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Gov. Whitmer says COVID-19 is "increasing at an incredibly alarming rate" in Michigan

Gov. Gretchen Whitmer 3.jpg
Gov. Gretchen Whitmer

Following her Shelter in Place order Monday to protect the public from the spread of COVID-19, Gov. Gretchen Whitmer said during an hour-long teletown hall hosted by AARP Michigan that the virus is multiplying at "an incredibly alarming rate" so aggressive measures to slow it down are essential.

“This virus is spreading so fast we really need people to stay home,” Whitmer said in opening remarks to the teletown hall.

The governor also told thousands of listeners who called in or were dialed up that testing supplies are in short supply in Michigan. About 1,000 people a day can be tested, well short of demand.

"They're saying people who are older with underlying conditions, they can get tested. But how sick do we have to get before we get tested?" one called asked.

She was told to contact her medical provider to walk through the process, and discuss her symptoms and testing criteria.

The governor's stay-home order will remain in place for at least the next three weeks. Schools also will remain closed until at least April 13.

Whitmer said earlier Monday during a news conference that 1,232 Michiganders are infected with the novel coronavirus and 15 have died. Reports later in the day put the number of cases at 1,328.

If the state does nothing additional to keep people safe, the caseload will increase five-fold within a week, said Dr. Joneigh Khaldun, Chief Medical Executive for the Michigan Department of Health and Human Services, who joined Whitmer in the news conference and the teletown hall.

“Our trajectory looks a lot like Italy’s,” Whitmer said, referring to country where COVID-19 has claimed its most victims.

If Michigan stays on this trajectory, over 70 percent of the state’s population (about 7 million people) will be infected with the virus and over one million will be hospitalized. The state has only 25,000 acute care hospital beds available, the governor said.

Whitmer stressed that there are no cures or vaccines for the new virus.

“The only tool we have to fight it at the moment is to take these aggressive measures to buy some time,” she said. "Not being around each other is the only thing we can do to slow down the spread of the virus.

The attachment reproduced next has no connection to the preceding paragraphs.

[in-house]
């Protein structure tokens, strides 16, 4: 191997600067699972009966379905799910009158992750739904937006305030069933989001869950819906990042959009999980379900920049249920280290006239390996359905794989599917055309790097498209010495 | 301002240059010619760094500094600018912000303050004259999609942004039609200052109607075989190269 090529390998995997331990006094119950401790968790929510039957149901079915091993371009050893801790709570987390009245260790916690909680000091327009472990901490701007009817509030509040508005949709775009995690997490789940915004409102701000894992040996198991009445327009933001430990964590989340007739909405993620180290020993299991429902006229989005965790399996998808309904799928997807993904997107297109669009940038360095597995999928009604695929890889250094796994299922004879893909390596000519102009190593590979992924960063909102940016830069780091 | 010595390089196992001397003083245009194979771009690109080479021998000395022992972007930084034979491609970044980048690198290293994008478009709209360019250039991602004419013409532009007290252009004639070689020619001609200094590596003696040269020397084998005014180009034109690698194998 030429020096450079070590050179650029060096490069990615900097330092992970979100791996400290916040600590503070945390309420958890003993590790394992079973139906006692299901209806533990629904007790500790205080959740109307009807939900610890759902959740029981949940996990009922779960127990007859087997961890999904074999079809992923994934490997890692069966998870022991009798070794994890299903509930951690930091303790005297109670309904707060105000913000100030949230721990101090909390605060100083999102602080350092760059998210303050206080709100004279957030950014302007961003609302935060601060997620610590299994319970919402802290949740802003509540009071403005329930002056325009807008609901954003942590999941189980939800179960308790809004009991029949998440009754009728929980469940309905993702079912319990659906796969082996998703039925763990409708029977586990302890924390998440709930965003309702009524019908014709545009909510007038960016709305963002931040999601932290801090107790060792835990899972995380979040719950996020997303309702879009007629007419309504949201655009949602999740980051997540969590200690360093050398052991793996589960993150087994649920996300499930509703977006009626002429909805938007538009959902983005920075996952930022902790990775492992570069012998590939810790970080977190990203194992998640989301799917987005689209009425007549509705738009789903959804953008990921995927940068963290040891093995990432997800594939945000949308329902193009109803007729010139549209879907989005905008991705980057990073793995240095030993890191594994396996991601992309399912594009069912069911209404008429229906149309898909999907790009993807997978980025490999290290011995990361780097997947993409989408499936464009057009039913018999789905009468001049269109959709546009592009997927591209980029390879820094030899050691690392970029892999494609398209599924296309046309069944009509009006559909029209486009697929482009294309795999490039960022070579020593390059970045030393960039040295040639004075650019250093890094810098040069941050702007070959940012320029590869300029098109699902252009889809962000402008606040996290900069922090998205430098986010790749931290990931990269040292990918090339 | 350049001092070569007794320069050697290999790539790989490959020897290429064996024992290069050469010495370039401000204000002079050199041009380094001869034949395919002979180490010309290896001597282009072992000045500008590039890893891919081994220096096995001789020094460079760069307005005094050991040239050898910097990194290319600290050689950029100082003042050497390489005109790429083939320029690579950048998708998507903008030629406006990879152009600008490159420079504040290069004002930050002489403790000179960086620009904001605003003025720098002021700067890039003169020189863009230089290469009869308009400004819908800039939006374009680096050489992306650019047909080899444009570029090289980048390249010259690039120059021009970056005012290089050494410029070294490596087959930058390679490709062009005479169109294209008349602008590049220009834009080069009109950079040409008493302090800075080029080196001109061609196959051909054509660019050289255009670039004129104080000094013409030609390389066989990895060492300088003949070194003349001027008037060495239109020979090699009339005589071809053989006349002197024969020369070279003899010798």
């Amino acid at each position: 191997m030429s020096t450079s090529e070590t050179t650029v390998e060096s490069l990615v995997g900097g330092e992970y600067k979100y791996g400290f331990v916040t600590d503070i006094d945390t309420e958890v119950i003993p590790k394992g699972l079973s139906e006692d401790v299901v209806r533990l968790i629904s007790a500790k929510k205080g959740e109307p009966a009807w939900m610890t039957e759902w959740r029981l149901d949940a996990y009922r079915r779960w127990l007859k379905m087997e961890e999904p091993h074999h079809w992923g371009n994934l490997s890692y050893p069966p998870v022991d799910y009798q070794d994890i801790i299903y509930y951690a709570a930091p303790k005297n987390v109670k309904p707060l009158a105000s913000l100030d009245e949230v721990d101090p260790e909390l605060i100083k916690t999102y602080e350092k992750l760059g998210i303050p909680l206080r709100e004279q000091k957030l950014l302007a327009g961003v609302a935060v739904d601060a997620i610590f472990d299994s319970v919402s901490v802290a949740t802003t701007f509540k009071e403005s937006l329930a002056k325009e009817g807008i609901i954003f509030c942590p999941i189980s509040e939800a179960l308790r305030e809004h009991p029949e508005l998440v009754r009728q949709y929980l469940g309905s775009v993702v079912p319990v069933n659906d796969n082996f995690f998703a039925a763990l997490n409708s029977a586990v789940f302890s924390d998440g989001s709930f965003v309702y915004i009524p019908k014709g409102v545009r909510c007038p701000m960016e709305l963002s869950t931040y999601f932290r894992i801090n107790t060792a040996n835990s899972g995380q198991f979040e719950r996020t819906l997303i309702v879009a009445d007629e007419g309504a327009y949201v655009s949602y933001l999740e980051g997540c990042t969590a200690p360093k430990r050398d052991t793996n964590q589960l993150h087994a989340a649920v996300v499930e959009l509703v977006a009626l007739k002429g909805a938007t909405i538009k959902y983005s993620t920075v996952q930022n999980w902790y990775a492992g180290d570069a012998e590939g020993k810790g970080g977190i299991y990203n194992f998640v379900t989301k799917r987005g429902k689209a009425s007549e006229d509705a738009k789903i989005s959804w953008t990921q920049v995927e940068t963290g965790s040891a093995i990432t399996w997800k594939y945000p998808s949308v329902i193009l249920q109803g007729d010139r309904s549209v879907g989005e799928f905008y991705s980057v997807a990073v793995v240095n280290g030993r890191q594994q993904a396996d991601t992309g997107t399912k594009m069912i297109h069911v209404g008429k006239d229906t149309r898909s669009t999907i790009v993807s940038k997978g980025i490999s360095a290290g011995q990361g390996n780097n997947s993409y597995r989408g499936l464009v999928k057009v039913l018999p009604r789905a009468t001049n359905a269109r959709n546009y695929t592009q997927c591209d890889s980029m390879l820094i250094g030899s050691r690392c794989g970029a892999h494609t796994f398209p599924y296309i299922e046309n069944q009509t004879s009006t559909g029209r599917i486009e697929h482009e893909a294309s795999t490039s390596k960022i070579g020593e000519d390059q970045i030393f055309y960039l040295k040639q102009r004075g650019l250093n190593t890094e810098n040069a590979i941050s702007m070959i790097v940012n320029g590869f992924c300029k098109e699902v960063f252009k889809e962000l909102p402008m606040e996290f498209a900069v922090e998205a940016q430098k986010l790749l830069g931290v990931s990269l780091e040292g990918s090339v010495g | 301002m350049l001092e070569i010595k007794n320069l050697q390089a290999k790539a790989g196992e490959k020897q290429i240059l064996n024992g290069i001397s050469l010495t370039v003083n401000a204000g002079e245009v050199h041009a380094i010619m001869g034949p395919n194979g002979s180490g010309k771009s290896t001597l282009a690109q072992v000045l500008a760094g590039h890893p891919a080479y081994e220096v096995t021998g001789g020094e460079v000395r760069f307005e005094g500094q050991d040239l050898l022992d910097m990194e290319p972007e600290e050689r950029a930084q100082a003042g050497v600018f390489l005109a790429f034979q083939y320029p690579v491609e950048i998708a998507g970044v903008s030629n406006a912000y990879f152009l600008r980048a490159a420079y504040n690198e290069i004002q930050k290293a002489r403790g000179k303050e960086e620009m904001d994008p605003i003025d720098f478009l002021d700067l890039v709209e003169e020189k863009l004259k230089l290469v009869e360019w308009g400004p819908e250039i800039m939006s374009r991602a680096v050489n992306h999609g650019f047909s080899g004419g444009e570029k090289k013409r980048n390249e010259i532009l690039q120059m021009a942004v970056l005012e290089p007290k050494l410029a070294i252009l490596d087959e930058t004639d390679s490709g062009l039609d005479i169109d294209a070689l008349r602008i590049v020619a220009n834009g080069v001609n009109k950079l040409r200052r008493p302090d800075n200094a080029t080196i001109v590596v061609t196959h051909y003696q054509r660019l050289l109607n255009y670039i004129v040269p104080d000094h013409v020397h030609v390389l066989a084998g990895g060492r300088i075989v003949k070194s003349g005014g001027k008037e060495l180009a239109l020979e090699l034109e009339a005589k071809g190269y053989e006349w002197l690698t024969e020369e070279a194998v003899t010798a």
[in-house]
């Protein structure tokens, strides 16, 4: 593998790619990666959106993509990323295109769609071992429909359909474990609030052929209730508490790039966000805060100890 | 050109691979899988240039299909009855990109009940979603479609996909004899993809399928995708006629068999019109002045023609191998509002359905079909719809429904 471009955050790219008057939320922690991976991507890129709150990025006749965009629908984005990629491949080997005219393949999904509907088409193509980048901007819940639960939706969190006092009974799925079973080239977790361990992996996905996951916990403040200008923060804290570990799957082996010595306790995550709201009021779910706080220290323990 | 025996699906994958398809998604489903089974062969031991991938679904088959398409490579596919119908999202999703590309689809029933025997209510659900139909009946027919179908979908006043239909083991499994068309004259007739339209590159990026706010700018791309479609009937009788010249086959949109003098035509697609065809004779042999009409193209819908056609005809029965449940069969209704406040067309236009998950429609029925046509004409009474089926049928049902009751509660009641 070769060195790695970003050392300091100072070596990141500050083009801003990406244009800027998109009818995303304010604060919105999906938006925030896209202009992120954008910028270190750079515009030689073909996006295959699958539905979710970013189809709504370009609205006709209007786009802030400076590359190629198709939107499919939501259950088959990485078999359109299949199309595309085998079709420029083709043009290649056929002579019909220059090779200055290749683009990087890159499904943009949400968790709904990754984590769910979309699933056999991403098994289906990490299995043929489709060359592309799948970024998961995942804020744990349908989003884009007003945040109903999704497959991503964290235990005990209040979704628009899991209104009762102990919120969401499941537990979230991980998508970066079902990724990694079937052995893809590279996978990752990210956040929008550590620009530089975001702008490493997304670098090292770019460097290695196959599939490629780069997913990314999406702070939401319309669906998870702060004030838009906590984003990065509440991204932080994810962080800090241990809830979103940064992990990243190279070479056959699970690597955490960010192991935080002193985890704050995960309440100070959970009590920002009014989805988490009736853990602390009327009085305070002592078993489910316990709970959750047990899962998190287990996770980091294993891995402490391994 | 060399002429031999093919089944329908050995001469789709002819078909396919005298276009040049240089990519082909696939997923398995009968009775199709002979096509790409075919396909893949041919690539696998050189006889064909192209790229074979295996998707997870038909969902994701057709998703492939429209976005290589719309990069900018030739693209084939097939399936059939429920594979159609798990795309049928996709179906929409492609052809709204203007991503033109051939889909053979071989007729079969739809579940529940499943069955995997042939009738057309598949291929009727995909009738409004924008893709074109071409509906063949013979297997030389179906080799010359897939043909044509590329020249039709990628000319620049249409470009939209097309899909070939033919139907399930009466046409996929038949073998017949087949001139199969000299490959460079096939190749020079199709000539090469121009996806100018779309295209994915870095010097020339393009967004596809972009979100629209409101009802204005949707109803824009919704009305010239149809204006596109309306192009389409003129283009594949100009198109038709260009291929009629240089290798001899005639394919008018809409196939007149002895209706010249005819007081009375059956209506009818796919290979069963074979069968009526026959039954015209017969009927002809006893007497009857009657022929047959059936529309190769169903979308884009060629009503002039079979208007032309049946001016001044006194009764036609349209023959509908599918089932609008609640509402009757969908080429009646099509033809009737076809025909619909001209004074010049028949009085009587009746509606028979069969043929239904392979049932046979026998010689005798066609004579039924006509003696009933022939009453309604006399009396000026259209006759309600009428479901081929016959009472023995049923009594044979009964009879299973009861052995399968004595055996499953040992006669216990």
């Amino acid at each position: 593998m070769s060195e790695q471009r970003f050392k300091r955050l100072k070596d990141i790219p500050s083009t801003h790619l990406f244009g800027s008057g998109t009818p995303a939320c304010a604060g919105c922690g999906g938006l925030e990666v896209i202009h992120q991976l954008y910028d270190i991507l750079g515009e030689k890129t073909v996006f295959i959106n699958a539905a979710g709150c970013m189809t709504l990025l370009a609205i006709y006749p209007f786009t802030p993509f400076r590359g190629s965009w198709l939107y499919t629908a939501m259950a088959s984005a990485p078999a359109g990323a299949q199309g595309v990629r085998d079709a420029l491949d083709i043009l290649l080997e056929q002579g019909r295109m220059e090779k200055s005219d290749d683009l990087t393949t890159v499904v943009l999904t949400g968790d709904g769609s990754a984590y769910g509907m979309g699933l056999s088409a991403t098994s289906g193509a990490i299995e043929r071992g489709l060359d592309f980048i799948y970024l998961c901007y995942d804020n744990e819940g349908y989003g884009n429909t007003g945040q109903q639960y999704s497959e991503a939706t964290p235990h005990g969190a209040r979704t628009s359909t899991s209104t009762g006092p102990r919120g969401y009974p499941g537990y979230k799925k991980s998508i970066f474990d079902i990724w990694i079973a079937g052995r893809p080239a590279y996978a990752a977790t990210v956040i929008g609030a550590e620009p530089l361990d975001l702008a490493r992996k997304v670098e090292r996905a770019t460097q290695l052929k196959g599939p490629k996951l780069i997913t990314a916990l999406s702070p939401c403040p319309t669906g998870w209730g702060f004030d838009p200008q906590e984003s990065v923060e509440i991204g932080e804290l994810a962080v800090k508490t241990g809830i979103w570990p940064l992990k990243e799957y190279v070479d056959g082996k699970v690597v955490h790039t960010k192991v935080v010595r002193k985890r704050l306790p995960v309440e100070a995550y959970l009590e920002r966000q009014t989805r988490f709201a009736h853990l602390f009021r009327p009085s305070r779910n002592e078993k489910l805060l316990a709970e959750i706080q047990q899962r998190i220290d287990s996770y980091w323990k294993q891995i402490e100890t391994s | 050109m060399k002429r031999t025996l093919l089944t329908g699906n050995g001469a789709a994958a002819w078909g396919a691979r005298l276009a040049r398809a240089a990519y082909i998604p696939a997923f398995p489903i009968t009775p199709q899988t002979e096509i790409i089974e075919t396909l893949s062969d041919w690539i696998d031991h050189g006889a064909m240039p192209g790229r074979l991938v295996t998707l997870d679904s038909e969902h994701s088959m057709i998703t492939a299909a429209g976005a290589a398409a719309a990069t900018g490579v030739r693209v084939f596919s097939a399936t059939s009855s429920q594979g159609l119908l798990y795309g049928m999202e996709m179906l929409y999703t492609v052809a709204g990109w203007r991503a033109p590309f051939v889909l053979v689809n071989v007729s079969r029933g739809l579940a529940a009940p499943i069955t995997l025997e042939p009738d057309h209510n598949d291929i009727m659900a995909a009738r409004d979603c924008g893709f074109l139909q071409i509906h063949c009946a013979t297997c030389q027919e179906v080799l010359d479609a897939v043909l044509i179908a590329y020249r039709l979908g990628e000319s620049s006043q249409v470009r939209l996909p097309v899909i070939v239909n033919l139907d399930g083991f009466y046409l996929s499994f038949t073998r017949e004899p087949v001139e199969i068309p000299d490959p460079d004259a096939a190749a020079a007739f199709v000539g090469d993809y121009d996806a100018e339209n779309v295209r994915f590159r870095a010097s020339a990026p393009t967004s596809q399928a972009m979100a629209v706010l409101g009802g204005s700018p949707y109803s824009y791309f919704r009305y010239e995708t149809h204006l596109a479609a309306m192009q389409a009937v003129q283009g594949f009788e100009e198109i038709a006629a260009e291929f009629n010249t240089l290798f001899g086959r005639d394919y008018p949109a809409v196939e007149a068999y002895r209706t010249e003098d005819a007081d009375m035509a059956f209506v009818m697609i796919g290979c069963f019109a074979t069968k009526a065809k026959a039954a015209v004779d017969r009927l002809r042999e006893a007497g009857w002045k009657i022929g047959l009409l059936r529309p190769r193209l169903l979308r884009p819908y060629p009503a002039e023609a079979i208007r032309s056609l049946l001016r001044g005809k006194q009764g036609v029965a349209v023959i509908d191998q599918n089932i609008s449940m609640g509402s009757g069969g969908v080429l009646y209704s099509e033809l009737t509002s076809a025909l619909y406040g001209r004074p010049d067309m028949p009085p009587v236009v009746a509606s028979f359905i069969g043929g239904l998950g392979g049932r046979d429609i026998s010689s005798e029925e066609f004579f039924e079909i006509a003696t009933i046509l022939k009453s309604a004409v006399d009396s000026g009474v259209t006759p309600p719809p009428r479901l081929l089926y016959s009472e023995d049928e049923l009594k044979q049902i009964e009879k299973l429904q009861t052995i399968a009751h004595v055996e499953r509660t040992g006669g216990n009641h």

“This aggressive action we’re taking today will help mitigate how many people will get sick and how long our economy will suffer.”

Under her Stay Home. Stay Safe. Save Lives executive order, all non-essential businesses must be closed under the threat of fines. Non-essential businesses can keep enough employees on the job to maintain basic operations. Those that can remain open to customers include: grocery stores, take-out food at restaurants, hospitals and other health care facilities, banks and credit unions, veterinary clinics, and gas stations.

Michiganders may not leave home to work unless their employers designate them as a critical infrastructure worker. They may not visit someone in the hospital, nursing home, or other residential care facilities. They may not participate in any public gatherings, or go to a mall or restaurants.

“These are not recommendations. This is an order,” Whitmer said.

Michiganders can walk, hike, run or bike outside but should remain six feet away from others. While the order calls for a halt to non-essential travel, people can leave the state for a home somewhere else, or return home to Michigan from another state.

Businesses must promote remote work to the fullest extent possible, restrict the number of workers present in-person on the job, keep employees at least six feet from one another and enable social distances for customers who are standing in line.

A small business owner who called in said the virus has shut down his business and he wants to know if there will be any forgiving by the state or at least delay of taxes or fees. Whitmer said her administration is considering delaying the state income tax filing deadline for individuals and businesses, similar to action taken by the federal government, which has extended the filling date to July 15. She said she is also looking at state policy regarding access to utilities.

In conclusion, the governor said: “This order today is an aggressive action, but it's absolutely necessary. Please take this seriously. Do your part by staying home."

For more information, go to, or the Center for Disease Control at

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